NYPD Marijuana Arrests Scandal Blows Up Again

March 2012 protest of NYC stop and frisk violations
A front page story on The Huffington Post reported on another New York marijuana arrests report by our friend Prof. Harry Levine, this one with Loren Siegel (formerly of ACLU) and DPA's Gabriel Sayegh. It's the best one yet, or at a minimum the title is the best one yet:

"NYPD Spent 1 Million Hours Making 440,000 Marijuana Possession Arrests Over Last Decade"
 

Many of those hours involved overtime pay too. It really sums up the stupidity of it all, in a pretty special way. (The injustices were addressed last week.)

Also, there's a lawsuit, and a judge told NYPD to stop "stop and frisk" arrests in the meanwhile. (But have they?) And Gov. Cuomo continues to push for full decrim to plug the "open view" loophole officers have abused to make all these arrests.

Phil is working on a story for the Chronicle, but there are some links in the meanwhile.

Location: 
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Prohibition equates to more gun control

 

Prohibition has diverted police resources away from other law enforcement activities with the result that violent crime and crime against property is driven far higher than it would have been otherwise. To the extent that communities divert law enforcement resources from violent crimes to illegal drug offenses the risk of punishment for engaging in violent crime is reduced. The National Firearms Act of 1934 was actually a direct response to the acute rise in prohibition (1919-33) engendered gun violence. PROHIBITION EQUATES TO MORE VIOLENT CRIME WHICH LEADS TO MORE CALLS FOR GUN CONTROL The University of British Columbia, Vancouver, Canada reviewed 15 studies that evaluated the association between violence and drug law enforcement. "Our findings suggest that increasing drug law enforcement is unlikely to reduce drug market violence. Instead, the existing evidence base suggests that gun violence and high homicide rates may be an inevitable consequence of drug prohibition and that disrupting drug markets can paradoxically increase violence." http://tinyurl.com/c4uyecn During alcohol prohibition all profits went to enrich criminals and corrupt politicians. Young men, while battling over turf, died every day on inner-city streets. A vast fortune was wasted on enforcement that could have gone on education. On top of the budget-busting prosecution and incarceration costs, billions in taxes were lost. Finally the economy collapsed! Sound familiar? Prohibitionists and their gun-control criminal friends who live in a crack-house called Congress are having a ball. And it's all on our tab.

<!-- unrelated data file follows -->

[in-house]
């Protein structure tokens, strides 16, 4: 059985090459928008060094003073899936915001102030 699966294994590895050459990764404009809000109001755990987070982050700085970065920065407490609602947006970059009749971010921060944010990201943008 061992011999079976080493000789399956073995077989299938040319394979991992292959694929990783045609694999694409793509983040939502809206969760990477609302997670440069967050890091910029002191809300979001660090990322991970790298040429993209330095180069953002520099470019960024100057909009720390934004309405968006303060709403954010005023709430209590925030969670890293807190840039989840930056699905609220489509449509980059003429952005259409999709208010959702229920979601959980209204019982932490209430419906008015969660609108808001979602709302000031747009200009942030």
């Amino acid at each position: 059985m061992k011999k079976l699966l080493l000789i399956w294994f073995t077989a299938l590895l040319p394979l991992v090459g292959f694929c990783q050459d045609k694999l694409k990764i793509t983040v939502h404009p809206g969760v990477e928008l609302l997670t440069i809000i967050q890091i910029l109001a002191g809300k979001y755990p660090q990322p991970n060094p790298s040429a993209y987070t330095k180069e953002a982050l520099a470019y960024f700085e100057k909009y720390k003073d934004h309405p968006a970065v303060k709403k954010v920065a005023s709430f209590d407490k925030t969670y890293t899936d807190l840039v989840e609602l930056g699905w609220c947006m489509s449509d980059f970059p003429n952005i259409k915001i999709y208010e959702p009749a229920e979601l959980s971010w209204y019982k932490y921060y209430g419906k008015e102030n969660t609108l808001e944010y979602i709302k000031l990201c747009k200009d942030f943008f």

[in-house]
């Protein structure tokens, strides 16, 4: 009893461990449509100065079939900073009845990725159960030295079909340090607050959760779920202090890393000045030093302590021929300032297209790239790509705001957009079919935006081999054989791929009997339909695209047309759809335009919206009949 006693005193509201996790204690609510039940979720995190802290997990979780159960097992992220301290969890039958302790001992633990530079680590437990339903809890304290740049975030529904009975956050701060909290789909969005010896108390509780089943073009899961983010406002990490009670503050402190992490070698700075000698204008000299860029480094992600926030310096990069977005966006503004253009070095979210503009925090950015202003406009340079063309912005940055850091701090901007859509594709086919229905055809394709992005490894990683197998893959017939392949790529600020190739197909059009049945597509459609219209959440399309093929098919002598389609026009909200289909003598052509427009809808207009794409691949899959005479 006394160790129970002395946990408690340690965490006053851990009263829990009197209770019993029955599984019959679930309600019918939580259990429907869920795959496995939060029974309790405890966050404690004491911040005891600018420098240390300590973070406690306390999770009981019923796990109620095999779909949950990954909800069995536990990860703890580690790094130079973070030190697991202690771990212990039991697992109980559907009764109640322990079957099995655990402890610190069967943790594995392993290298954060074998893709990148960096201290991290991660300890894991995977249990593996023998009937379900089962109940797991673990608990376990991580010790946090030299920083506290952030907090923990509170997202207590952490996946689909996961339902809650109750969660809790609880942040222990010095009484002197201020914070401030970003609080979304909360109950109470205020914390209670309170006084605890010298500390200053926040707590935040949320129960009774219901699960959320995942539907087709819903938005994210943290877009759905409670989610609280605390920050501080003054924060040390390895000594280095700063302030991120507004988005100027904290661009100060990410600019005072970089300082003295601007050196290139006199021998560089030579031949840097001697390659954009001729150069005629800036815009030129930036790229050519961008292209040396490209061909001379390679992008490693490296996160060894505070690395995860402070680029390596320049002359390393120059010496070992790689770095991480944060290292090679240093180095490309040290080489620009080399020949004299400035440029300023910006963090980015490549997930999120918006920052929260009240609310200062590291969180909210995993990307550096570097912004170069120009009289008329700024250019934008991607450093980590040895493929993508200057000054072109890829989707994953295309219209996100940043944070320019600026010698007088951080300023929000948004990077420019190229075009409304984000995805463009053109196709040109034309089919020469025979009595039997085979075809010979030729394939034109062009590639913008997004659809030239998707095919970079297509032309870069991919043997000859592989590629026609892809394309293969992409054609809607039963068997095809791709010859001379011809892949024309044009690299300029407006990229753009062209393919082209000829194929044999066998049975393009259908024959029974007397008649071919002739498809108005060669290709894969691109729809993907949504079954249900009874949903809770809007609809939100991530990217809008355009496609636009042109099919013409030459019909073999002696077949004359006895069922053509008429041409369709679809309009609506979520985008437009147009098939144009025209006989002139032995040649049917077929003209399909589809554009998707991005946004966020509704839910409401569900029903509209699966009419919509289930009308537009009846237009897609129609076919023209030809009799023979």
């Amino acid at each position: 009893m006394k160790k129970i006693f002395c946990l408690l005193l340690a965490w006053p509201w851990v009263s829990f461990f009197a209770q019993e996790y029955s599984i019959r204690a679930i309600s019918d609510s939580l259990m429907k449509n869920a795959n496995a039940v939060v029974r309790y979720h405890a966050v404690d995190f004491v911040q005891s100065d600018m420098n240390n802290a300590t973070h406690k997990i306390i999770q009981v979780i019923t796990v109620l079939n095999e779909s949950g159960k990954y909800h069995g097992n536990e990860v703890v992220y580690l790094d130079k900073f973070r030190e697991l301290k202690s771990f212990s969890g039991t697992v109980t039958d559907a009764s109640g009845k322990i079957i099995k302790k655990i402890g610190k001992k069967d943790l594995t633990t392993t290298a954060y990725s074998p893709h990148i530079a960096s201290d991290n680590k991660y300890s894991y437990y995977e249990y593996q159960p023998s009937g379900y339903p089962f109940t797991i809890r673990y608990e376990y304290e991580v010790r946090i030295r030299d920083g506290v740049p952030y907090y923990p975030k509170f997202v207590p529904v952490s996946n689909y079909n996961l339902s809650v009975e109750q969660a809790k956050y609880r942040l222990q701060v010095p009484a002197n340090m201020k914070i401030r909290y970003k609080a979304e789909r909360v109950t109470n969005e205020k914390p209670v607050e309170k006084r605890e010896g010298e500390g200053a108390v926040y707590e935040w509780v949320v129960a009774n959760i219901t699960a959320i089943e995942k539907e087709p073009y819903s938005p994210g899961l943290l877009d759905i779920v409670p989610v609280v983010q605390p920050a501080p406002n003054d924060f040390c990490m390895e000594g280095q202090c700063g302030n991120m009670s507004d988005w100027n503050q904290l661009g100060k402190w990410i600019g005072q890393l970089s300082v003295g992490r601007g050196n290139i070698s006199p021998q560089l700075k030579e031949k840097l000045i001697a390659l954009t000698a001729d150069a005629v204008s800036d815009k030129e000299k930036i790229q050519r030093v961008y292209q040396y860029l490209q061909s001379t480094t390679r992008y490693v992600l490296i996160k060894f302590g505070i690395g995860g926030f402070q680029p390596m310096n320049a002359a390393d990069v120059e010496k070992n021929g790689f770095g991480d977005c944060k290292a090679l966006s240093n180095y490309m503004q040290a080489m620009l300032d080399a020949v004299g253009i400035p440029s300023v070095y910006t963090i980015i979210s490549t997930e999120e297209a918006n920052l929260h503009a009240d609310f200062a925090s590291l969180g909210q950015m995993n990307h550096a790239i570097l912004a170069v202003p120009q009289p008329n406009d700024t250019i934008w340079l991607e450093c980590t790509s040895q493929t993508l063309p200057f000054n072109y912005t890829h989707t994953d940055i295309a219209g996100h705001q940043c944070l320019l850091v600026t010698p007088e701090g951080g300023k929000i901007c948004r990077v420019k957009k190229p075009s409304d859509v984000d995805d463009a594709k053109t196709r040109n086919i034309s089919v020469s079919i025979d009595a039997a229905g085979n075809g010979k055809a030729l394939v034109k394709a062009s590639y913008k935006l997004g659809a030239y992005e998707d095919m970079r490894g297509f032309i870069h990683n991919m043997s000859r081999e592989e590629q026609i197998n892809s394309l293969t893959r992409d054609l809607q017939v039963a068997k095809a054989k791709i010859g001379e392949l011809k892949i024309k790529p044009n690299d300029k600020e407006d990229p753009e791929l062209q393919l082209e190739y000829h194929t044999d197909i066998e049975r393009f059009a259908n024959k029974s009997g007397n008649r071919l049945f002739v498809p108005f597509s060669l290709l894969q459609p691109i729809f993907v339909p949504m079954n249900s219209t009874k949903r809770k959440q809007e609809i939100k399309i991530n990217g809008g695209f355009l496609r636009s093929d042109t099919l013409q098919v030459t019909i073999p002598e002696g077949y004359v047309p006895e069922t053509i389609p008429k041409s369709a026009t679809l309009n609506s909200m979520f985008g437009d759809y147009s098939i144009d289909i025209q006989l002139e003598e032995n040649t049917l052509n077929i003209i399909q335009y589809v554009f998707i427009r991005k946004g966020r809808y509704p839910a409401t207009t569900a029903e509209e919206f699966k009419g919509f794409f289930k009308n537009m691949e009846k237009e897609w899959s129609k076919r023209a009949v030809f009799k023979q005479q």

What happened to Katz

Katz was busted last week while speeding and smoking weed.  This is the same New York assemblyman who voted no on medical marijuana.

That should be the scandal.

Bloomberg is an Embarassment

 

If I were a New Yorker this little Napoleon mayor who seeks to legislate behavior would embarrass me. Bloomberg should get on a yacht and sail into oblivion. NYC courts should overthrow marijuana possession cases prosecuted against its black citizens as they have borne the brunt of its racist and stupid policy. Meanwhile a NYC property-crime victim cannot get a cop to take fingerprints when a nice set is on the windowpane. "That only happens on TV,” they say.

 

How long before New Yorkers en-masse do away with this jim crow policy.

Another aspect of this

Another aspect of this argument, as one which moves firmly in to the realms of practicality and identifiable cost to society, is how much the current system costs the state. This is a common pro-legalisation argument, and in this sense we must consider it against the idea of cost to the state in terms of healthcare. Even if legalisation does result in an increased cost to the state for resulting healthcare (both mental and physical), if this is ultimately less than the cost of keeping it illegal, this anti-legalisation argument surely falls down.

This happened to my brother.

This happened to my brother. His charges were dropped (the police were just harassing him, a common thing here) but they had already auctioned off his car. He got a lawyer and tried to get them to give him the value of the car, or a bone or anything. But in the end, he could get nothing in return for his car they stole. Not even an apology. This happened in Illinois several years ago. It was only a year or two after these legal theft laws went into effect.

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